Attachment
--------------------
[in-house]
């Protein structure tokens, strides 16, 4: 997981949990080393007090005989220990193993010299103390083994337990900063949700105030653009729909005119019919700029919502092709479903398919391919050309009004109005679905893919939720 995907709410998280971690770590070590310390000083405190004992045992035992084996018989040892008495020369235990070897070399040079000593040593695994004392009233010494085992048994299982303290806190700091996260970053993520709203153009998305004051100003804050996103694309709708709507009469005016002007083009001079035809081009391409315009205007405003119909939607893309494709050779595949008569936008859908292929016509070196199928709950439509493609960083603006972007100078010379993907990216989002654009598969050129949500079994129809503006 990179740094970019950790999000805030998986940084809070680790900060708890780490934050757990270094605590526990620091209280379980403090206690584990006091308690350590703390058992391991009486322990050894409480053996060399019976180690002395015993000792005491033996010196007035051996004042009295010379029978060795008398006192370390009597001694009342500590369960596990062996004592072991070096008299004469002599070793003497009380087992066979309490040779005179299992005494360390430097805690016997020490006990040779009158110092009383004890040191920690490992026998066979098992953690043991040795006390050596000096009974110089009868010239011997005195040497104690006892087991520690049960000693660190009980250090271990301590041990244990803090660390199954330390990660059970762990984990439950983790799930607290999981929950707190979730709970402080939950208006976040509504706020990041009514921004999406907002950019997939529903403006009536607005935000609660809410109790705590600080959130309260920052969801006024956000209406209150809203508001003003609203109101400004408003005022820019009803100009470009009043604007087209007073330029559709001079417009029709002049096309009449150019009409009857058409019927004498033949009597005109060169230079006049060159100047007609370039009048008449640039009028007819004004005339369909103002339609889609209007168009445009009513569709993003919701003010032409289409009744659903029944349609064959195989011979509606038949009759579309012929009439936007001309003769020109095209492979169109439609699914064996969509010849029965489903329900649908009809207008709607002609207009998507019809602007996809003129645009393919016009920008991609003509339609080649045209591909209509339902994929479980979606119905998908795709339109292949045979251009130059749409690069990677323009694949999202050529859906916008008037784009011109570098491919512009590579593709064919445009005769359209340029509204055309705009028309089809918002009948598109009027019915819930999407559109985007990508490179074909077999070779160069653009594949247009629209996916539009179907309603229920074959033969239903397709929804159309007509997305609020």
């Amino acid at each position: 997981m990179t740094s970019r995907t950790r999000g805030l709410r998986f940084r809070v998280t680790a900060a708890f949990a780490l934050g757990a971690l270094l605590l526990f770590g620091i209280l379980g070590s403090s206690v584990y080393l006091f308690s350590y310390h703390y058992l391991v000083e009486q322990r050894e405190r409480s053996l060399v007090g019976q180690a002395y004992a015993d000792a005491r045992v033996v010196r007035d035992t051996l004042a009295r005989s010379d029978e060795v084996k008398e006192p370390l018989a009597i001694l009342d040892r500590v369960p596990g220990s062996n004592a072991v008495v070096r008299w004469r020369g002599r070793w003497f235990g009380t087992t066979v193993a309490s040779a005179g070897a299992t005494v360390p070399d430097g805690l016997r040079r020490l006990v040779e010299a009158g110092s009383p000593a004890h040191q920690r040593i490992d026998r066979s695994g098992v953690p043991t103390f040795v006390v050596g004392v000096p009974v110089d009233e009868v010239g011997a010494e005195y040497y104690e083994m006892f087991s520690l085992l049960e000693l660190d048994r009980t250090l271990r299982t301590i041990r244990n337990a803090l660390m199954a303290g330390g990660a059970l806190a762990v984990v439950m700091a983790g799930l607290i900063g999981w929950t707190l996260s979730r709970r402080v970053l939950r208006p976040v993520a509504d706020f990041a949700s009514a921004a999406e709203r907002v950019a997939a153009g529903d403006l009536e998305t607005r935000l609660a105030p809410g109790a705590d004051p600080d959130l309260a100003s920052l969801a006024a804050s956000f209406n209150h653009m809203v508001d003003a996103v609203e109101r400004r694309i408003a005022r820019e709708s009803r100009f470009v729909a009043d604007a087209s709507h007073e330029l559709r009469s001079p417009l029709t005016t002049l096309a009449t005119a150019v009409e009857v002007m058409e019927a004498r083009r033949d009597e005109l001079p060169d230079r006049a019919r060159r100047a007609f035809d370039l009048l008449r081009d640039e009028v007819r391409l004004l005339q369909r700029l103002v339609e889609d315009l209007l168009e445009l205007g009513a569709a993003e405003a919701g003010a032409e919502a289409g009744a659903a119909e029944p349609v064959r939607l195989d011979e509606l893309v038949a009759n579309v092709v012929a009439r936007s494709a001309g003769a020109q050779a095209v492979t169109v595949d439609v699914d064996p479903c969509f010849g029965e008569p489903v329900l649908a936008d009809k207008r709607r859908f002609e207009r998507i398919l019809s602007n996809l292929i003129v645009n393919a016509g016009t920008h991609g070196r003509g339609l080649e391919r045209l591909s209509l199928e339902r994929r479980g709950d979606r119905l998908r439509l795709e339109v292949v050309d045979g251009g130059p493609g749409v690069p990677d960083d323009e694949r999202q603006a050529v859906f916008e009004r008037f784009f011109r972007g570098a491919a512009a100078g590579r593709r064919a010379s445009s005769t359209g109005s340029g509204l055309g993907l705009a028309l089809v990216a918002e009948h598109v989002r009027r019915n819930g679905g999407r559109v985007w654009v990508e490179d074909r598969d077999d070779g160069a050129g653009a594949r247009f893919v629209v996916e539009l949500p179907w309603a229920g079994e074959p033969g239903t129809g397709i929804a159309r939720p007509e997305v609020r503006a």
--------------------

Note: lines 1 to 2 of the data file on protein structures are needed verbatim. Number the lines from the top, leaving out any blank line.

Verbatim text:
[in-house]
């Protein structure tokens, strides 16, 4: 997981949990080393007090005989220990193993010299103390083994337990900063949700105030653009729909005119019919700029919502092709479903398919391919050309009004109005679905893919939720 995907709410998280971690770590070590310390000083405190004992045992035992084996018989040892008495020369235990070897070399040079000593040593695994004392009233010494085992048994299982303290806190700091996260970053993520709203153009998305004051100003804050996103694309709708709507009469005016002007083009001079035809081009391409315009205007405003119909939607893309494709050779595949008569936008859908292929016509070196199928709950439509493609960083603006972007100078010379993907990216989002654009598969050129949500079994129809503006 990179740094970019950790999000805030998986940084809070680790900060708890780490934050757990270094605590526990620091209280379980403090206690584990006091308690350590703390058992391991009486322990050894409480053996060399019976180690002395015993000792005491033996010196007035051996004042009295010379029978060795008398006192370390009597001694009342500590369960596990062996004592072991070096008299004469002599070793003497009380087992066979309490040779005179299992005494360390430097805690016997020490006990040779009158110092009383004890040191920690490992026998066979098992953690043991040795006390050596000096009974110089009868010239011997005195040497104690006892087991520690049960000693660190009980250090271990301590041990244990803090660390199954330390990660059970762990984990439950983790799930607290999981929950707190979730709970402080939950208006976040509504706020990041009514921004999406907002950019997939529903403006009536607005935000609660809410109790705590600080959130309260920052969801006024956000209406209150809203508001003003609203109101400004408003005022820019009803100009470009009043604007087209007073330029559709001079417009029709002049096309009449150019009409009857058409019927004498033949009597005109060169230079006049060159100047007609370039009048008449640039009028007819004004005339369909103002339609889609209007168009445009009513569709993003919701003010032409289409009744659903029944349609064959195989011979509606038949009759579309012929009439936007001309003769020109095209492979169109439609699914064996969509010849029965489903329900649908009809207008709607002609207009998507019809602007996809003129645009393919016009920008991609003509339609080649045209591909209509339902994929479980979606119905998908795709339109292949045979251009130059749409690069990677323009694949999202050529859906916008008037784009011109570098491919512009590579593709064919445009005769359209340029509204055309705009028309089809918002009948598109009027019915819930999407559109985007990508490179074909077999070779160069653009594949247009629209996916539009179907309603229920074959033969239903397709929804159309007509997305609020």